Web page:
Literally for decades, major energy companies have been trying to build a massive pipeline from natural-gas fields in Canada’s far north to the oil-and-gas heartland of Alberta. The Mackenzie Valley Pipeline project would run 1,220 kilometres (750 miles) not only to bring gas from the Mackenzie Delta on the Arctic Ocean to market, but also to fuel massive expansion in Alberta’s oilsands.
The project would employ thousands of people in depressed northern communities, particularly Aboriginal ones, and native bands would stand to make small fortunes in exchange for the right to lay pipeline across their land. A significant sticking point has been in figuring out how to cushion all the negative effects of sudden wealth and cultural mixing on towns and reserves that have historically been extremely poor and isolated.
Environmentalists are worried the project itself would disrupt wildlife habitats (the Mackenzie Delta is close to the U.S.’s Arctic National Wildlife Refuge, and the concerns are similar) and encourage yet more exploration and drilling in the Mackenzie Delta. Not to mention that much of the gas would travel down the pipeline only to be burned the service of extracting more oil in Alberta.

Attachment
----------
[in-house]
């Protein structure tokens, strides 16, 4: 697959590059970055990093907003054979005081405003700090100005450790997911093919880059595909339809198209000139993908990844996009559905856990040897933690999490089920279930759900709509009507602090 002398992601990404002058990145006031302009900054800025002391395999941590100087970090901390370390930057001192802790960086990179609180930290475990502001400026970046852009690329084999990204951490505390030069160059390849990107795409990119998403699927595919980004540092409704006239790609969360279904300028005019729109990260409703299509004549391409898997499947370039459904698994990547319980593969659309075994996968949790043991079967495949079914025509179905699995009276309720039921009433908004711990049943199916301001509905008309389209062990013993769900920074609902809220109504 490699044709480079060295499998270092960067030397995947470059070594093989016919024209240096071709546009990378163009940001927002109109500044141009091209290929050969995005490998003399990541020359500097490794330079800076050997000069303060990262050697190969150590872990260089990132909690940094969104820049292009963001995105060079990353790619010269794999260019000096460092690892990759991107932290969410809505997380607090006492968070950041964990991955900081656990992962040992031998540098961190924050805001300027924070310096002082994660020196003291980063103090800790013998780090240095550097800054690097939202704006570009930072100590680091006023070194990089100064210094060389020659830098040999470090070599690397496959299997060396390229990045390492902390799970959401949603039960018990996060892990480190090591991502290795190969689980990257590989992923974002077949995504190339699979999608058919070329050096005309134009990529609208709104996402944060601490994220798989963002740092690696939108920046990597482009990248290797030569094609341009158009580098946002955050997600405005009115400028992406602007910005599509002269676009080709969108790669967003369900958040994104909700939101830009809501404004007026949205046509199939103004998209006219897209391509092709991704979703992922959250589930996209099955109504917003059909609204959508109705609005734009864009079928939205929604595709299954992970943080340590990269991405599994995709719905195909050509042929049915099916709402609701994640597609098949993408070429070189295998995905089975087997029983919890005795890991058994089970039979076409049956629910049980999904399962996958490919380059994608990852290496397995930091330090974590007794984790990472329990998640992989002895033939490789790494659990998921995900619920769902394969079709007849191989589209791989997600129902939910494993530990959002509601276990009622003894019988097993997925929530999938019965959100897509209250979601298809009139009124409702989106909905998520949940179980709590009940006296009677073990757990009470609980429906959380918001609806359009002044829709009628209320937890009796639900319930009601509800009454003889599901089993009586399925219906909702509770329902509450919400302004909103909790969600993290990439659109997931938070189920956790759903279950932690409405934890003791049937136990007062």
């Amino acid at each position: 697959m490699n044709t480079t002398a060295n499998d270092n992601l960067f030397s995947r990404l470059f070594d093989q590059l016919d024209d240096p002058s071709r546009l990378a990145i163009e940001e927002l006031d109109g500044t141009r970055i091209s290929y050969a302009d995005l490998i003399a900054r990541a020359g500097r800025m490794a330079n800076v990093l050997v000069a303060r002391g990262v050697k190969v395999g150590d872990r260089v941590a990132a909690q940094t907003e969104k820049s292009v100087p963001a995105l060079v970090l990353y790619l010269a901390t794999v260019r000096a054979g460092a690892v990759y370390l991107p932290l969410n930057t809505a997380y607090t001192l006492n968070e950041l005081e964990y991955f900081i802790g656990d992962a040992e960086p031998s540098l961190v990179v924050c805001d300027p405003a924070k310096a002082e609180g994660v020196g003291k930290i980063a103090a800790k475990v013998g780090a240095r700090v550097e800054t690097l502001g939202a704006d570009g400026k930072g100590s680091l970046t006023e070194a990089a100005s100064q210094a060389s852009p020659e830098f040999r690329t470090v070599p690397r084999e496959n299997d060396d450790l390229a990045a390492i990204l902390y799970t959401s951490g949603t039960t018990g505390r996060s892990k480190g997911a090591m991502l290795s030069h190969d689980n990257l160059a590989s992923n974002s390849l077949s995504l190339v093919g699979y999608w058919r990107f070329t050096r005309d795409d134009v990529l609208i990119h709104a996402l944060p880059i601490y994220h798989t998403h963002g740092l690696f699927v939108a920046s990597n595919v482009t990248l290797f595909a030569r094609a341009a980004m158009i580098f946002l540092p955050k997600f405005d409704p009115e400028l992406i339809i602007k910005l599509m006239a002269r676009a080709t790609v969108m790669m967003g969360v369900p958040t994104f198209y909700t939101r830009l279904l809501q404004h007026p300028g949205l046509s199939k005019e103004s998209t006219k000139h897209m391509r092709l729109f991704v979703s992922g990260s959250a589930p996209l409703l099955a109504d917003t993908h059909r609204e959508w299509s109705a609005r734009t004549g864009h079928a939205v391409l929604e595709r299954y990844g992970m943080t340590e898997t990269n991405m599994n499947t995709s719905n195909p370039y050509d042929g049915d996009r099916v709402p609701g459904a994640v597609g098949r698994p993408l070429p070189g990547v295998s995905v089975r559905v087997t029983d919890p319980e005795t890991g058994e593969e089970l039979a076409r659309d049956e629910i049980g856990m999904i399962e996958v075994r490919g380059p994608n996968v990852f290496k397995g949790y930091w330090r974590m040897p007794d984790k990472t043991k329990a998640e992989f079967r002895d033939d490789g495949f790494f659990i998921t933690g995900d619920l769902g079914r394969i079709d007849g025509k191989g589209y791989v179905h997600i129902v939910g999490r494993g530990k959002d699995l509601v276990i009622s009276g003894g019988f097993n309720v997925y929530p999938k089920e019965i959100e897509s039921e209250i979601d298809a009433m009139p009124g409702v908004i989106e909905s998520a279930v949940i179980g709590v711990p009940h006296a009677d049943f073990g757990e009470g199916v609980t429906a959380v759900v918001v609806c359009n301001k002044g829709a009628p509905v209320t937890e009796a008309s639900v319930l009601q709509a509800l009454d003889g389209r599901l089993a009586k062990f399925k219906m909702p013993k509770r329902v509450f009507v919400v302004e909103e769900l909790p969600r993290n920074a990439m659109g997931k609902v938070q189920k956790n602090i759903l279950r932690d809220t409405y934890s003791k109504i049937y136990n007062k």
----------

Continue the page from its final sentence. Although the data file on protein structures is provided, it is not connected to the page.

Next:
In the 1970s, when the project was first proposed, some people called it the largest project in the history of free enterprise. The price tag more than doubled from $7.5 billion to $16.2 billion in a new estimate released last March; ironically, the oilsands expansions that make the pipeline project seem all the more urgent are also causing labour costs to shoot through the roof.
Now it looks like the project is to be delayed another decade or more, according to the Calgary Herald, since nobody in a consortium that includes Imperial Oil and Shell is willing to cough up the money to build it. They hope the Canadian government will kick in:
[TransCanada Corp. chief executive Hal] Kvisle said there is “no bigger picture solution” to the problems plaguing the Mackenzie Valley line, which include a time-consuming regulatory process in addition to higher costs.
He estimated the pipeline proponents have spent a combined $600 million to steer the project through the regulatory process to date.
Painted against a backdrop of rising costs and regulatory delays is an uncertain outlook for natural gas prices.
Earlier this week Calgary-based Tristone Capital said the current proposal is uneconomical without substantial government aid.
Further, Tristone analyst Chris Theal said failure of Canadian companies and agencies to agree on fiscal terms could delay the project up to 15 years.
Woe is them. This seems like a superb opportunity for the Canadian government to not support an economically marginal project with potentially enormous environmental and social costs.
Photo: The Mackenzie River, Flickr/EclecticBlogs